Release the 28 pages!

Release the 28 pages!
: Well, it sounds as if even the Saudis agree that we should release the 28 pages of the 9/11 report about them:

Saudi Arabia has angrily rejected US allegations that the kingdom may have had a hand in the September 11 terror attacks.

The Saudi Ambassador to the United States called the claims, contained in a long-awaited Congressional report on the attacks, “blatantly false”.

Prince Bandar bin Sultan suggested in a statement released after the report was made public yesterday that sections of the document dealing with possible Saudi involvement had been blacked out because they could not be substantiated.

The White House has refused to declassify 28 pages of the report – a decision that drew sharp rebukes from numerous members of Congress, who called on the White House to allow the information to be made public.

The Ambassador said: “In a 900-page report, 28 blanked-out pages are being used by some to malign our country and our people.

“Rumours, innuendos and untruths have become, when it comes to the kingdom, the order of the day.”…

“Saudi Arabia has nothing to hide. We can deal with questions in public, but we cannot respond to blank pages.”

So let’s forget the rumors, innuendos, and untruths and release the 28 pages!

And by the way, Mr. Saudi, if you haven’t seen the 28 pages, how do you know they’re not true?

  • Eric

    Can someone explain to me why the Bush Administration simultaneously tries to denounce, ostracize, and isolate one oppressive, terrorist-sponsoring, hatred-spewing, oil-producing Islamist theocracy (Iran) while doing every in its power to praise, defend, and whitewash the behavior of another (Saudi Arabia)? Do historical diplomatic and business ties really matter that much, or is it just a case of Bush being blind to his staggering hypocrisy? I’m just asking…

  • linden

    Look in your gas tank. The world economy would go down the tubes if Saudi oil was suddenly cut off or the prices went through the roof.
    We’ll eventually denounce them, etc., but we need to wait till IRaq is better, etc. It’s called strategy.

  • ben

    I think I can explain.
    If we went after Saudi Arabia first, with Iraq oil off the market, the economy of the planet would be in dire straits. (As linden points out above) The rest of the Arab world would rally to Saudi’s defense, including Saddam, and we would have NO friends over there at all.
    Taking out Iraq first, since Saddam was so hated, removes one potential partner in the defense of Saudi Arabia and makes it easy for us to take them on later. We won’t be fighting the entire Arab world now, and those who would fight are limited in their approach. How do you get from Syria to Saudi Arabia now? Go through Jordan, who is friendly to us? Israel?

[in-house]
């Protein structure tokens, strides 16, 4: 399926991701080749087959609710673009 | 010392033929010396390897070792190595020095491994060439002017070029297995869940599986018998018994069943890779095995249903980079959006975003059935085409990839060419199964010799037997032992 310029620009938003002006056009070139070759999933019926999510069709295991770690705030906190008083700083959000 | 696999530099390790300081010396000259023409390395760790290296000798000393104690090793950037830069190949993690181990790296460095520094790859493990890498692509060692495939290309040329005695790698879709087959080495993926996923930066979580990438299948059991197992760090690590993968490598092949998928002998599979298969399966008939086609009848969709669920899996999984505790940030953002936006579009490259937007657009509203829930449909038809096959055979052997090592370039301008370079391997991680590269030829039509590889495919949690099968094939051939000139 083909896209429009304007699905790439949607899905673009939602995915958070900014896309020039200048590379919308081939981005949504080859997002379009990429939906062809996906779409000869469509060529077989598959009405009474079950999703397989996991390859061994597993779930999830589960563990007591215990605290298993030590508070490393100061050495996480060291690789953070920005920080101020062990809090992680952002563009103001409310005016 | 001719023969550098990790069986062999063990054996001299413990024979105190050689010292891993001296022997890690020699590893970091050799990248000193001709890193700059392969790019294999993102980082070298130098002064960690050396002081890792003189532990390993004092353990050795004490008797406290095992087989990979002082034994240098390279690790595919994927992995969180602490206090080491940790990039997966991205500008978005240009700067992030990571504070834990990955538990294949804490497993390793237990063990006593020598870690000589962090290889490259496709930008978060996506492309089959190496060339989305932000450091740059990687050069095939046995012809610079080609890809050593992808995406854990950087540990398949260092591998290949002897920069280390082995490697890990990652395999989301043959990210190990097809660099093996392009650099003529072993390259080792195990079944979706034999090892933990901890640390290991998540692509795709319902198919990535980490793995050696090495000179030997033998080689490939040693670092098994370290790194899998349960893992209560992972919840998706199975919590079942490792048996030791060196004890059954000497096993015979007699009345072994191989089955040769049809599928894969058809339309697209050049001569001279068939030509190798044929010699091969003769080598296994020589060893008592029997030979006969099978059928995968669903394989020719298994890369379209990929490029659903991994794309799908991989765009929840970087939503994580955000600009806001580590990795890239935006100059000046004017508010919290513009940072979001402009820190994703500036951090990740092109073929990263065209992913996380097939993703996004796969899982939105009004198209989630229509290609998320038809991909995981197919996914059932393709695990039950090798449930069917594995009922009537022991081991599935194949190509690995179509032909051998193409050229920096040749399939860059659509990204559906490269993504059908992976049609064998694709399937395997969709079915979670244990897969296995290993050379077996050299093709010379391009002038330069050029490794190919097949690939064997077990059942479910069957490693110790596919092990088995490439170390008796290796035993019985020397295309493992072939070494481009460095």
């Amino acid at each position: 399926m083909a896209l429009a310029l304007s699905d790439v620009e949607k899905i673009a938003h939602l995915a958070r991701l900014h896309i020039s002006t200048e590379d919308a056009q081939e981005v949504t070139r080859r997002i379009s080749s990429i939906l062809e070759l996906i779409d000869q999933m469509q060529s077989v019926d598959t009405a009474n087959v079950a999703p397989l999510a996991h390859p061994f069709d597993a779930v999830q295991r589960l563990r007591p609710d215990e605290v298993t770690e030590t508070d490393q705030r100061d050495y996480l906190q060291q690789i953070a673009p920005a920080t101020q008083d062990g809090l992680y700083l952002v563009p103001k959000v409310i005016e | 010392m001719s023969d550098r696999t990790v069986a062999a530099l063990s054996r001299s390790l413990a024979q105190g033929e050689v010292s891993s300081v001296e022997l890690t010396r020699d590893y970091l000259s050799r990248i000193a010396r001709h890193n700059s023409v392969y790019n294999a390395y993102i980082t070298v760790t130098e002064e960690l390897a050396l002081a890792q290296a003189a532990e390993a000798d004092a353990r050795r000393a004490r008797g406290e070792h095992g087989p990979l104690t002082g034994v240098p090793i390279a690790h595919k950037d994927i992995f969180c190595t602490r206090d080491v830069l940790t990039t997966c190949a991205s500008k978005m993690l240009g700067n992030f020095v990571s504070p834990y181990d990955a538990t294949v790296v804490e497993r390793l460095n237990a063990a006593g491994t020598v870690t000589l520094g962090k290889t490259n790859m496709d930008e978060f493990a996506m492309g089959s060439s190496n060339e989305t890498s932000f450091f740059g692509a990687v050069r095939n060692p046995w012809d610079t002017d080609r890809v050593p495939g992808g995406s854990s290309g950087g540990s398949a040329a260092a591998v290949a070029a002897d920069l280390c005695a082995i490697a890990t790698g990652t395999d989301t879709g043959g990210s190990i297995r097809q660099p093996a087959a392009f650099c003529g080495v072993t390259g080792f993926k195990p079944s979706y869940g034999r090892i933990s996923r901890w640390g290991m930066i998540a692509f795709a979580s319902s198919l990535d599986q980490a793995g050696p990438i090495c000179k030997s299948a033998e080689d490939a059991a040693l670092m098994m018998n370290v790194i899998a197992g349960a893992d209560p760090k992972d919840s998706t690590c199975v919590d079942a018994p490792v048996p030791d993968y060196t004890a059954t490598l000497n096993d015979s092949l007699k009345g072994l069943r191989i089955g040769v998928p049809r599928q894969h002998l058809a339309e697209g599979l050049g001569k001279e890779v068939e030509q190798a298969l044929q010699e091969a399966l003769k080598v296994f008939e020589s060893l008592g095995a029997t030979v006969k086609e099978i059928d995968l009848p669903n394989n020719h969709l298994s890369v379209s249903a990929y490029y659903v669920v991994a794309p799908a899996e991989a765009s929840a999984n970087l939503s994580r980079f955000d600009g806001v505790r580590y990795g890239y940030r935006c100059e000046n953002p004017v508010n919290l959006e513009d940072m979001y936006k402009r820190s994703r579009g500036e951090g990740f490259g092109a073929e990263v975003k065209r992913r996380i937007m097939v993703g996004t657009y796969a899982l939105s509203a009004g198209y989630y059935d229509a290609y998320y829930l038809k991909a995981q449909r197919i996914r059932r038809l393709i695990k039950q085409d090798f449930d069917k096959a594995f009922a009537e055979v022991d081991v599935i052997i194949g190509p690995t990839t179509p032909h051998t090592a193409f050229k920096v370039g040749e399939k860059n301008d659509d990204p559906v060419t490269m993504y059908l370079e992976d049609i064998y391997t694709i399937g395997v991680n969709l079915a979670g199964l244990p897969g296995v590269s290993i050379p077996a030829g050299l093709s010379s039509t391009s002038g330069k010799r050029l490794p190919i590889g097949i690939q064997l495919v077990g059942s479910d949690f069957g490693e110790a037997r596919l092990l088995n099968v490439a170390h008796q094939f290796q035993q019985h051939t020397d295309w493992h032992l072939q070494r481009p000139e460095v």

Iraq first makes taking on Saudi Arabia easier, and less damaging to the world economy. It makes great military and strategic sense.

  • T. Hartin

    People need to get a grip on the timeline and the sequencing of this campaign. As prior posters note, the strategy of isolating the Saudis before tackling them directly makes all the sense in the world. Complaining that we haven’t taken them on yet would be like complaining in July of 1944 that we have invaded Africa, Italy, and France, but we haven’t invaded Germany yet.
    Further, remember that we have been actively participating in this war for less than two years. This far along in WWII (mid-1943) there was virtually no good news anywhere, especially on the European front.
    We have made huge strides and are winning this war decisively, with the loss of fewer than 400 soldiers. 400 deaths is decimal dust in a real war, people. That many died in a few minutes on D-Day.
    Perspective and patience, perspective and patience.

  • Eric

    I think I should point out here that I never said that we should go to war with Saudi Arabia, even if the possibility shouldn’t be ruled out. We haven’t gone to war with Iran yet, have we? What I did say was that the differences in the ways that we’re currently handling the two regimes defies logic.
    I could understand the argument that we wanted to get rid of Saddam first before taking a harder line on the House of Saud – in fact, I once argued something similar last year. But now Saddam’s gone, 150,000 Anerican troops are in Iraq, and almost none are left in Saudi Arabia, yet the Bush Administration still insists on covering for and coddling the Saudis. Bush also made a trip to Riyadh a few weeks ago to push his Israeli-Palestinian peace initiative. It appears that little has changed in the relationship outside of the removal of American troops, which the Saudis were as keen on seeing as we were.